So tell me, Peyton, what was your reaction to the Al Jazeera report that you had human growth hormone mailed to your home while you were recovering from neck surgery?
“I think I rotate, Lisa, between being angry, furious, on and on, but disgusted is really how I feel—sickened by it. I'm not sure I understand how someone can make something up about somebody, admit that he made it up and yet somehow it gets published in a story.
"I don't understand that. Maybe you can explain it me or somebody else can. It's completely fabricated. Complete trash, garbage. There are some more adjectives I'd like to be able to use, but it really makes me sick. It makes me sick that it brings Ashley (his wife) into it, her medical history, her medical privacy being violated. That makes me sick. I don't understand that.
"I'm in the middle of my throwing workout—which I enjoy doing that—and I've got to interrupt this workout to come and talk about this. It's not right. I don't understand it.”
Have you ever used HGH or any performance-enhancing drug?
"Absolutely not. Absolutely not. What hurts me the most about this is that whoever this guy is, this slapstick trying to insinuate that in 2011 when I more or less had a broken neck—I don't know, four neck surgeries, a broken neck, I'm sure there is a difference in there, but I had a bad neck—I busted my butt to get healthy.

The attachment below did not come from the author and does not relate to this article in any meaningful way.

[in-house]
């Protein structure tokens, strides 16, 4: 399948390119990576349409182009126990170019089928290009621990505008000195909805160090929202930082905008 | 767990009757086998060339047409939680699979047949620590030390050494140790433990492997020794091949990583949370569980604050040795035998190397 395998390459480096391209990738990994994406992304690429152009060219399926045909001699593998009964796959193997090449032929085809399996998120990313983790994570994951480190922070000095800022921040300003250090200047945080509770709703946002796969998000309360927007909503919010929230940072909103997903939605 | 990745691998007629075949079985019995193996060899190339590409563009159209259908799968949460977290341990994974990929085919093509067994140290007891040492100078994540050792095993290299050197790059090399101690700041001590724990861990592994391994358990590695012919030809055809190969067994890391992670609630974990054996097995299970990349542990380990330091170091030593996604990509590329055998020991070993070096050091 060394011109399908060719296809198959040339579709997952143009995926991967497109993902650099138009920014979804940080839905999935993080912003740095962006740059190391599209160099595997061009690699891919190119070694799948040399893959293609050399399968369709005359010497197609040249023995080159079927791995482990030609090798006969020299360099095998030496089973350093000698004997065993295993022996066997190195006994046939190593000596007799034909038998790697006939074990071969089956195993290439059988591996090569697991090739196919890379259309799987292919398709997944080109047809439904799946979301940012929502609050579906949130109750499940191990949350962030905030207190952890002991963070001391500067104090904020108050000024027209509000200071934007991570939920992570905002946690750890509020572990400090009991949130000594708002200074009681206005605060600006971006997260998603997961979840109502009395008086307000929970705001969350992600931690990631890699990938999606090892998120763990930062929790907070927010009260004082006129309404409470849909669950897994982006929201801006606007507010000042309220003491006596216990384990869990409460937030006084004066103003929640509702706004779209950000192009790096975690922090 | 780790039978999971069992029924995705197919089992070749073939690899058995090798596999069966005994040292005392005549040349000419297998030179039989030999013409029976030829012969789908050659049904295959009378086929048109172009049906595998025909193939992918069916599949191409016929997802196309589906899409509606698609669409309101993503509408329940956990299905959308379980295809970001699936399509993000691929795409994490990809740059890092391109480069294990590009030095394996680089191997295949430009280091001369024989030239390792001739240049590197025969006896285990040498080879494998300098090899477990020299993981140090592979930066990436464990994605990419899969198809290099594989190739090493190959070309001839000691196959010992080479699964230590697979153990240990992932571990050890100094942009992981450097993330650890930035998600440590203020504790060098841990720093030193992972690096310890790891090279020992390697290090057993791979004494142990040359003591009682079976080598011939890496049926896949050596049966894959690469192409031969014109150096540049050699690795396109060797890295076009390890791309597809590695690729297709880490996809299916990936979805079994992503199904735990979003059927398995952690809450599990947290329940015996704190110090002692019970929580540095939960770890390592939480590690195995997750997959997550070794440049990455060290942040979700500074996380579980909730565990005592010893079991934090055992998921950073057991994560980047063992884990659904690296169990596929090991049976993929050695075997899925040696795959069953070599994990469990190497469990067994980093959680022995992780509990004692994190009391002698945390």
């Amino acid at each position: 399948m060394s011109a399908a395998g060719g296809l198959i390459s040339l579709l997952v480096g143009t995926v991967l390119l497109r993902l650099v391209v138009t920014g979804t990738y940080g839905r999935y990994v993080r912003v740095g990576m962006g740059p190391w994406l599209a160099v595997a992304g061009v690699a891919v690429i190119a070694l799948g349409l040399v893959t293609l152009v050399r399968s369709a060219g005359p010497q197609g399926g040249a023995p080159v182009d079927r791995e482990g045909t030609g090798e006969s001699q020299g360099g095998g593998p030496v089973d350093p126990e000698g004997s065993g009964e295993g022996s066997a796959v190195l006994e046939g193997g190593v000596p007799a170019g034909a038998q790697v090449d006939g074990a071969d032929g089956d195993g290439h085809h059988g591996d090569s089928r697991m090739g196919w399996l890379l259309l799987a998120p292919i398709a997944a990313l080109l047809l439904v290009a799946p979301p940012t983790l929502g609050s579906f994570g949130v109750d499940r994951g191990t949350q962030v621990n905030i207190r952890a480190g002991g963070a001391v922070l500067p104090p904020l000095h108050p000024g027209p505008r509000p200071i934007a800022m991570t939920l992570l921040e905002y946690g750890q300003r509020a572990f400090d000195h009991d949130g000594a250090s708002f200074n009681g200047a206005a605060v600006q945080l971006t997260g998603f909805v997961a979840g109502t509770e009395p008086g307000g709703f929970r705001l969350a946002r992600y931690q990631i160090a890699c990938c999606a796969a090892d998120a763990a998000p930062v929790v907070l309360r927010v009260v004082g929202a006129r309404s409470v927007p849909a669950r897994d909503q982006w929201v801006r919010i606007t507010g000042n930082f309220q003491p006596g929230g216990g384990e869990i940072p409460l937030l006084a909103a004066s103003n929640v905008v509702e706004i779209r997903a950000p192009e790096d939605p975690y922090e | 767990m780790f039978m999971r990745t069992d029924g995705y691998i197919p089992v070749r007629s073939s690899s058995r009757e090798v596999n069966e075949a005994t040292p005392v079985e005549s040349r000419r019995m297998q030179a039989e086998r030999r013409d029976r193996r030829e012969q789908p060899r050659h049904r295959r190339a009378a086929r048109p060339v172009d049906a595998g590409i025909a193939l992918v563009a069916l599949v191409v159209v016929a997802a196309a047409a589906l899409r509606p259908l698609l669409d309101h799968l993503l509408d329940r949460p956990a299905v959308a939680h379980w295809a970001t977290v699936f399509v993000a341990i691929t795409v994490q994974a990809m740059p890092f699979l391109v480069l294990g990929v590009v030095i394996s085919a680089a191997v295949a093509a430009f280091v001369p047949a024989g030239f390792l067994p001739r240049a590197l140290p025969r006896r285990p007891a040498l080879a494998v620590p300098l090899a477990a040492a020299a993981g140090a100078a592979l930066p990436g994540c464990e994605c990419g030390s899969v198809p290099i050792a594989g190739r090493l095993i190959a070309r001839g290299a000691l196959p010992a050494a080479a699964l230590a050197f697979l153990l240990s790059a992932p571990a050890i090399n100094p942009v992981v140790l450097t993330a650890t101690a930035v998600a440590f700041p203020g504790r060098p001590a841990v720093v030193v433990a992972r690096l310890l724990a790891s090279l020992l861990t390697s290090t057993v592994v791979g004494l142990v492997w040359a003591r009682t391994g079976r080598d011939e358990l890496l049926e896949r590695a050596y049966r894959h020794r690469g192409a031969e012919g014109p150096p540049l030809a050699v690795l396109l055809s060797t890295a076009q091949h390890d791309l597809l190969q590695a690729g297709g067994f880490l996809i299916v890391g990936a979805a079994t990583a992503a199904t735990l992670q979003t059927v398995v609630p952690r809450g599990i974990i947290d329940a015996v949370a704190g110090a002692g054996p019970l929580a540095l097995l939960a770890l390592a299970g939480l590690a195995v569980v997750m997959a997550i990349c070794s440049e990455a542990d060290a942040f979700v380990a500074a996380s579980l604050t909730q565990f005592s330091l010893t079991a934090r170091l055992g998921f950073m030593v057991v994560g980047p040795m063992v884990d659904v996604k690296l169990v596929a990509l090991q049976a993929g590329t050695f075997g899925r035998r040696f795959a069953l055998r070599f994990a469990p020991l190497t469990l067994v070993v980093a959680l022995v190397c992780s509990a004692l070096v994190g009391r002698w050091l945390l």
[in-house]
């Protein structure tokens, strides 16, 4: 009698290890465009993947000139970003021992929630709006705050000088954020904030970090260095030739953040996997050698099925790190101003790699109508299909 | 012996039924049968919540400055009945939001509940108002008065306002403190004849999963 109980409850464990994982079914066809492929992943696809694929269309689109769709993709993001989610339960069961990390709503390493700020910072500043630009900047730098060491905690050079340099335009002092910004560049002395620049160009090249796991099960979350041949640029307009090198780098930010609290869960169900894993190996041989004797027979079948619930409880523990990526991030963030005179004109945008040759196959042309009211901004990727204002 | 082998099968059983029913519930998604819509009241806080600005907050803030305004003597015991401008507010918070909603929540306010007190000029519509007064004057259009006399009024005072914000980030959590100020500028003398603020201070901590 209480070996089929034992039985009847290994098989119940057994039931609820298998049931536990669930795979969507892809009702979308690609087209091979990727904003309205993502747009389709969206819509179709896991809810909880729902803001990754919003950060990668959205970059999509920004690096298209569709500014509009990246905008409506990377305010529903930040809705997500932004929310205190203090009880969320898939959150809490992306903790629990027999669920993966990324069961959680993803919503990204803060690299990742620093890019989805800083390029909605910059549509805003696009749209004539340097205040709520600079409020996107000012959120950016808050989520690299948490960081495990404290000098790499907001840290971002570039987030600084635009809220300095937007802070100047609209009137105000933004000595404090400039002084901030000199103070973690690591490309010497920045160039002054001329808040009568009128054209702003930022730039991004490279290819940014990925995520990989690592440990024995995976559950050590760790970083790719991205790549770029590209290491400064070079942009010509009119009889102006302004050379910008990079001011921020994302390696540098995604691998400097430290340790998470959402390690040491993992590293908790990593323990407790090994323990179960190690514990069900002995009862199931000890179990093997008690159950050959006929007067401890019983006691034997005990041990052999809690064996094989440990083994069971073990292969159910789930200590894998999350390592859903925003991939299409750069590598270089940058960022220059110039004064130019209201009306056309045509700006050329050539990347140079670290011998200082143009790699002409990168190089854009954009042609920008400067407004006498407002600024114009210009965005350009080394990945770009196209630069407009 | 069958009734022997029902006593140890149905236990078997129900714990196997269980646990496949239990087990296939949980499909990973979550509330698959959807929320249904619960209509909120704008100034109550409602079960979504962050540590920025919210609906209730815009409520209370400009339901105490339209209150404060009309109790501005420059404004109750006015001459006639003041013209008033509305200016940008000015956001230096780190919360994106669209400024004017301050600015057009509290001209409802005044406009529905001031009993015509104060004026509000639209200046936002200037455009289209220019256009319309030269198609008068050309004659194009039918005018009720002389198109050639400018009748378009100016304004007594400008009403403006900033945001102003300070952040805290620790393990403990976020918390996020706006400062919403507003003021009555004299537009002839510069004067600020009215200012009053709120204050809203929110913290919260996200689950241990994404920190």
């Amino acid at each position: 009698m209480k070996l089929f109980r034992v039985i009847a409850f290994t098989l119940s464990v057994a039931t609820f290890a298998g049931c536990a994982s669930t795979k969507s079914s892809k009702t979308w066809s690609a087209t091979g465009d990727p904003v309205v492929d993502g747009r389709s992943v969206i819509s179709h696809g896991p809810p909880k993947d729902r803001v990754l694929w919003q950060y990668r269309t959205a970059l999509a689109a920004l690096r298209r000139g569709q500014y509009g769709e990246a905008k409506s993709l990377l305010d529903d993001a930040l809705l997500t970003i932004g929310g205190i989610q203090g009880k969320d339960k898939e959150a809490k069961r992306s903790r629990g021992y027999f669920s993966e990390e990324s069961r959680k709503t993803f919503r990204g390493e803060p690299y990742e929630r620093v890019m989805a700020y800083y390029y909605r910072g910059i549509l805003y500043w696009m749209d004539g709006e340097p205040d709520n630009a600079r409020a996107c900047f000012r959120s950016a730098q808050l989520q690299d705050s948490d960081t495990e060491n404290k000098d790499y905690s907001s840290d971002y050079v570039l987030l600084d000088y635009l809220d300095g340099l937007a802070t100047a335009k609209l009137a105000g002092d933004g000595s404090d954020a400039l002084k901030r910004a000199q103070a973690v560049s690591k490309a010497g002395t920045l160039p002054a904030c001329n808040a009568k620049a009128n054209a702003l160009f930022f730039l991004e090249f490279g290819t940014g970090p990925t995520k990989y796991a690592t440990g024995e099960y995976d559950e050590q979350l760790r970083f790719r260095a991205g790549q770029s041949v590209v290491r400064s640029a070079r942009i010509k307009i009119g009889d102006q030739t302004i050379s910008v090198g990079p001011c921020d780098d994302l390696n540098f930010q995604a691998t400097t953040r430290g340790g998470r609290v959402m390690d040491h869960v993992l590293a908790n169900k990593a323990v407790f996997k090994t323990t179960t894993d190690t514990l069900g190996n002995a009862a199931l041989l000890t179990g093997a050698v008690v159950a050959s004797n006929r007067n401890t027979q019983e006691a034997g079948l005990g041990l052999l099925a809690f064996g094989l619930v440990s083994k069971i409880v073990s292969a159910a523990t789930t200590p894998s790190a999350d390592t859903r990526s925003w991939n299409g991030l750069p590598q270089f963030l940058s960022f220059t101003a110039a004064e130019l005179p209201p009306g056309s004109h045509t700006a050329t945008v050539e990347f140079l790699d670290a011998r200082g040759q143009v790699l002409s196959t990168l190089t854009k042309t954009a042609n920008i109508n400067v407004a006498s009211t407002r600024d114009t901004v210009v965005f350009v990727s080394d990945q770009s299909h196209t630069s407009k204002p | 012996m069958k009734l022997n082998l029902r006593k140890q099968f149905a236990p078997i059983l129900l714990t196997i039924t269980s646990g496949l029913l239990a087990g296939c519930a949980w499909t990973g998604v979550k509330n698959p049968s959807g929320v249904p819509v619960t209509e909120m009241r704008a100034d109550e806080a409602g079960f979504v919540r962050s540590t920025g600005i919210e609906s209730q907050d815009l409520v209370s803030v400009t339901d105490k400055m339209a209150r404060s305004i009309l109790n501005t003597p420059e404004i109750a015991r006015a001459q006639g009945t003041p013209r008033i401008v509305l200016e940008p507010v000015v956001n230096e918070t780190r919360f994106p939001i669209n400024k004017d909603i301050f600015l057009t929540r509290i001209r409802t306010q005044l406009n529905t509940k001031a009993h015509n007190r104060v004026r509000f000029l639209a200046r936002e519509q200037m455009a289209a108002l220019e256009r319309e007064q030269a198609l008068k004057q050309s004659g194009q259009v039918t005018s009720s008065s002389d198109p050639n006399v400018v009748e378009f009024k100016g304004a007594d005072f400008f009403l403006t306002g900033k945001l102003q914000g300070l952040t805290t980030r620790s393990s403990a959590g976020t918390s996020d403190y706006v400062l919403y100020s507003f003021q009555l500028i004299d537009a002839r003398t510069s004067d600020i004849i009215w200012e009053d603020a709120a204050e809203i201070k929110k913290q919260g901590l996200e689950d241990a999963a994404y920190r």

"I did a lot of hard work. I saw a lot of doctors. I went to the Guyer clinic. He had a hyperbaric chamber that the Colts trainers and doctors thought might be good for me. They went with me and thought it might help. I don't know if it helped. It didn't hurt. The time ended up being probably my best medicine, along with a lot of hard work, and that really stings me that whoever this guy is insinuated I cut corners, I broke NFL rules, in order to get healthy.
"It's a joke. It's a freaking joke.”
You mentioned your wife. Their source for this report is a guy, Charlie Sly—used to work at the Guyer Institute. He says that they actually mailed medications to your home under your wife's name.
“I don't know this guy. I've never heard of this guy up until this report. I've never met this guy.
"Any medical treatments that my wife received, that's her business. That has nothing to do with me. Nothing that's ever been sent to her or my wife has used have I ever taken. Absolutely not. I have my treatments that I do. She may have hers, and that's her business.
"There is no connection between the two. I would love to understand why this guy is saying this, why he's making it up and then he admits that he makes it up, yet it still becomes a story. I'd like to be told and explained that.”
You went to the Guyer Institute ...?
And you've had treatments and you've had medications from there before?
What kind of stuff did they do for you?
“Hyperbaric chamber. I went with the Colts trainers, Colts doctors. Hyperbaric chamber. Something called ECCP, which is supposed to create blood flow in your muscles. You've got to do 35 consecutive days of treatments. I did all 35 days for an hour of treatment, watched Hoda and Kathy Lee during my treatment because I was there during normal business hours at 9 a.m. Eastern time.
"I did that. I was a good patient."
"Had some nutrient-IV therapies that I did that I thought may have helped me, as well. Everything was under Colts authorization. They knew about it. They went with me. Anything else this guy is insinuating is complete garbage.”